ROME (Reuters) - Secretary of State John Kerry promised on Wednesday that U.S. authorities would look into whether their intelligence services may have illegally intercepted Italian telecoms data, an Italian government source said.
Kerry met Italian Prime Minister Enrico Letta during a visit to Rome, where he faced fresh questions about mass spying on European allies based on revelations by Edward Snowden, the fugitive ex-U.S. intelligence operative granted asylum in Russia.
"The question was brought up to verify reports about possible violations of privacy rules," a source in the Italian prime minister's office said following the meeting.
"We encountered a cooperative attitude and were assured that the U.S. administration has put the issue under review."
A U.S. official said Kerry had briefly discussed the recent reports of American intelligence gathering with Letta.
"Secretary Kerry made clear that our goal is to find the right balance between protecting the security and the privacy of our citizens and that this work will continue, as will our close consultations with our friends, including Italy," he said.
Separately on Wednesday, a senior Italian official told a parliamentary committee that Italian security services had no knowledge of PRISM, the U.S. data gathering operation revealed by Snowden earlier this year.
Marco Minniti, state secretary with responsibility for the security services, told the committee there was reasonable certainty that communications between Italian citizens within Italy had not been compromised.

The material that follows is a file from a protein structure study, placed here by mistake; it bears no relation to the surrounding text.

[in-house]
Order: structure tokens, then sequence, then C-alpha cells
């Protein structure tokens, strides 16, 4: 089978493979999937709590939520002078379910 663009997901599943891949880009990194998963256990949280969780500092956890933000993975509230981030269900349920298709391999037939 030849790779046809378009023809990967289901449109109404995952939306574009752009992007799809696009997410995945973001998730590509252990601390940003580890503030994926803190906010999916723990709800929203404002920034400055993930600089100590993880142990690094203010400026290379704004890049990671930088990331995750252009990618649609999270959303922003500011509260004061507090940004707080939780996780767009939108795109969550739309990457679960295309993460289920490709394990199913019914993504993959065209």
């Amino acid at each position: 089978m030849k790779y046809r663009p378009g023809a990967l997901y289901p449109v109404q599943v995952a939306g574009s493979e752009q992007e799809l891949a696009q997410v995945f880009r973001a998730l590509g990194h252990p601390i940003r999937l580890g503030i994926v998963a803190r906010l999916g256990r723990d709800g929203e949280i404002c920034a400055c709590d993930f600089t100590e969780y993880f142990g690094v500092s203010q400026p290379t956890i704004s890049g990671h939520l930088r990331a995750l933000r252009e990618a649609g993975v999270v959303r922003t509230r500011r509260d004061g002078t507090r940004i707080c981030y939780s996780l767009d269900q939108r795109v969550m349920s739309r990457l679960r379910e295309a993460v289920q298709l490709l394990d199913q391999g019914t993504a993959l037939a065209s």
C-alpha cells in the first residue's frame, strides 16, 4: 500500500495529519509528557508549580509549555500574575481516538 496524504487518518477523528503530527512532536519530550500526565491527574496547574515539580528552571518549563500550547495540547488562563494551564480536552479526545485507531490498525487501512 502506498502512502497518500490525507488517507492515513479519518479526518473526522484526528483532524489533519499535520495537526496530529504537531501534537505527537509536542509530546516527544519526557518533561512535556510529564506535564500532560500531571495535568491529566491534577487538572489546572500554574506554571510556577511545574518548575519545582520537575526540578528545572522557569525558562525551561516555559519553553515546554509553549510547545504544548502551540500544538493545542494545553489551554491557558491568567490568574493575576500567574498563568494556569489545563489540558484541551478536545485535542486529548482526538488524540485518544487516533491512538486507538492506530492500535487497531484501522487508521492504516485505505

He also said there had been active contacts between Italian and U.S. services including high level technical meetings ever since the Snowden case first became public in June.
The French government has called for the issue to be put on the agenda of the next European Union summit this week in Brussels. The French daily Le Monde reported this week that the U.S. National Security Agency had conducted mass surveillance of French citizens.
"Italians must have clarity on this issue," Interior Minister Angelino Alfano said on Wednesday in Rome. Italians must know and be told whether they were spied on "without being intimidated by anyone", he said.
Italy's main privacy watchdog has written to Letta to request that the government look into whether Italy may also have been targeted by U.S. surveillance programs.
The director of the U.S. National Security Agency, Army General Keith Alexander, has vigorously defended the NSA's activities as lawful and necessary to detect and disrupt terrorist plots.
Additional reporting by Arshad Mohammed and James Mackenzie; Writing by James Mackenzie; Editing by Mark Heinrich